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News Items, by Subject

Government plans - state and local - misc

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Illinois Pension Buyout Participation Rate Higher Than Expected, Early Numbers Show
"Since it launched in December, at least 200 new retirees took the deal, more than expected.... The program is designed to save the state about $380 million per year. Neighboring Missouri introduced a similar program for their state employees in 2017.... 22 percent of retirees there took the buyout ... Missouri offers a 60 percent match while Illinois is offering 70 percent." (WNIJ)
Vallejo No Longer Bankrupt But Budget Gap Grows
"Vallejo has taken two steps to reduce pension costs. An extra $6.5 million payment was made to CalPERS in fiscal 2013-14. Two years ago a $1 million payment was made to a new trust that sets aside money to help pay future pension costs. And yet, Vallejo's police and firefighter pension rate is among the top two dozen listed by CalPERS. It was 28.1 percent of pay in 2008, more than doubled to 68 percent of pay this fiscal year, increases to 78 percent in July, and in 2024 is an estimated 90 percent of pay." (Calpensions)
The Los Angeles Teacher Strike Has a Huge Problem: Pensions
"The United Teachers of Los Angeles and the Los Angeles Unified School District both want teachers to be paid more, class sizes to be reduced, and more support staff hired. But these items are expensive and run headlong into the fiscal wall created by big employee benefit promises to retirees. Pensions and retiree healthcare commitments now threaten the district with insolvency if it accedes to the union position." (Manhattan Institute)
Retirement Choices by State and Local Public Sector Employees: The Role of Eligibility and Financial Incentives
"[This study models] the probability of retirement as a function of pension wealth at early and normal retirement eligibility and Social Security coverage in the public sector job.... [B]ecoming eligible for early retirement, or receiving an early-out offer, significantly increases the probability of retiring.... These findings suggest that state legislative action to affect retirement decisions and reduce future pension costs may be most effective operating through plan eligibility rules and early-out incentives." (National Bureau of Economic Research [NBER]; purchase required for full document)
[Opinion] Public Pension Fund Crisis Has a Start Date
"A simple extrapolation of the lines suggests a crisis around 2023, when pension fund assets are wiped out. That's an extrapolation, not a prediction. Market returns and political actions could move the date a few years in either direction. Moreover, action will be forced before assets go to zero. We don't know when or how or what will happen, but it won't depend on average investment returns over the next few decades." (Bloomberg)
Pensionomics 2018: Measuring the Economic Impact of Defined Benefit Pension Expenditures
"Each dollar paid out in pension benefits supported $2.13 in total economic output nationally. Each taxpayer dollar contributed to state and local pensions supported $8.48 in total output nationally. This represents the leverage afforded by robust long-term investment returns and shared funding responsibility by employers and employees. The largest employment impacts occurred in the real estate, food services, health care and retail trade sectors." (National Institute on Retirement Security [NIRS])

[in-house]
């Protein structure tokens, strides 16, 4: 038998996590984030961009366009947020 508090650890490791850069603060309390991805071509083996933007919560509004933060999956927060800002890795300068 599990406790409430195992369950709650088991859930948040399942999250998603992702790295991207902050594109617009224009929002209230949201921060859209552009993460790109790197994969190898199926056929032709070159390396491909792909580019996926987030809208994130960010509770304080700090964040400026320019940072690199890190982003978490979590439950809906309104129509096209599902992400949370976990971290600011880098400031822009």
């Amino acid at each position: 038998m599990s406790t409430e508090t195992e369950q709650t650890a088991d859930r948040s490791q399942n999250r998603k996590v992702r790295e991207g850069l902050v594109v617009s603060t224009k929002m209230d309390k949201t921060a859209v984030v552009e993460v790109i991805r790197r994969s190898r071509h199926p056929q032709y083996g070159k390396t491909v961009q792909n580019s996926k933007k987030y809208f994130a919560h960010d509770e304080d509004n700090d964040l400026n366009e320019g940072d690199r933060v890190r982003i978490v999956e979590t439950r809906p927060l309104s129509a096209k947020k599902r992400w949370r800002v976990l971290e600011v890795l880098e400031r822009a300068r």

[Opinion] Divestment: The Impact of Political Decisions on Public Pensions (PDF)
11 pages. " Divestment is rooted in arguments based on global urgency, political necessity, or morality. This is inherently against the fiduciary responsibility of public pension fund managers.... Divestment as a means of creating change is ineffective.... Expert financial management firms disagree on divestment strategies.... There are real, expensive costs associated with divestment which directly harmed public pensions." (Institute for Pension Fund Integrity)
Risk Sharing in Public Retirement Plans (PDF)
64 pages. "Shared risk plans are intended to increase the predictability of financial outcomes resulting from both positive and negative events affecting plans, sponsors and beneficiaries.... A primary consideration for any retirement plan sponsor is which types of risk, and in what proportion, are most appropriately borne by individuals, and which risks are best borne collectively, by institutions." (National Association of State Retirement Administrators [NASRA])
DB Pensions vs. 401(k)s: A Study of Teacher Retirement Programs in Six States
"Eight out of ten educators serving in the six states studied can expect to collect pension benefits that are greater in value than what they could receive under an idealized 401(k)-type plan. The study also finds that the typical teacher in these states that offer pensions will serve 25 years in the same state, while two out of three educators will teach for at least 20 years." (National Institute on Retirement Security [NIRS])
California Governor Cut Retirement Debt Bigger Than Pensions
"[As] Gov. Brown leaves office, ending what he called the 'anomaly' of retirees paying less for health care than current workers is part of one of his accomplishments ... The state no longer pays for Medicare Part B. And five more years of service are needed to receive state payment of retiree health care premiums, beginning with 50 percent after 15 years and increasing 5 percent a year to 100 percent after 25 years.... [T]he major part of Brown's retiree health care reform applies to workers hired before the reform, not just new hires. All workers are beginning to contribute to a pension-like investment fund to help pay future retiree health care costs." (Calpensions)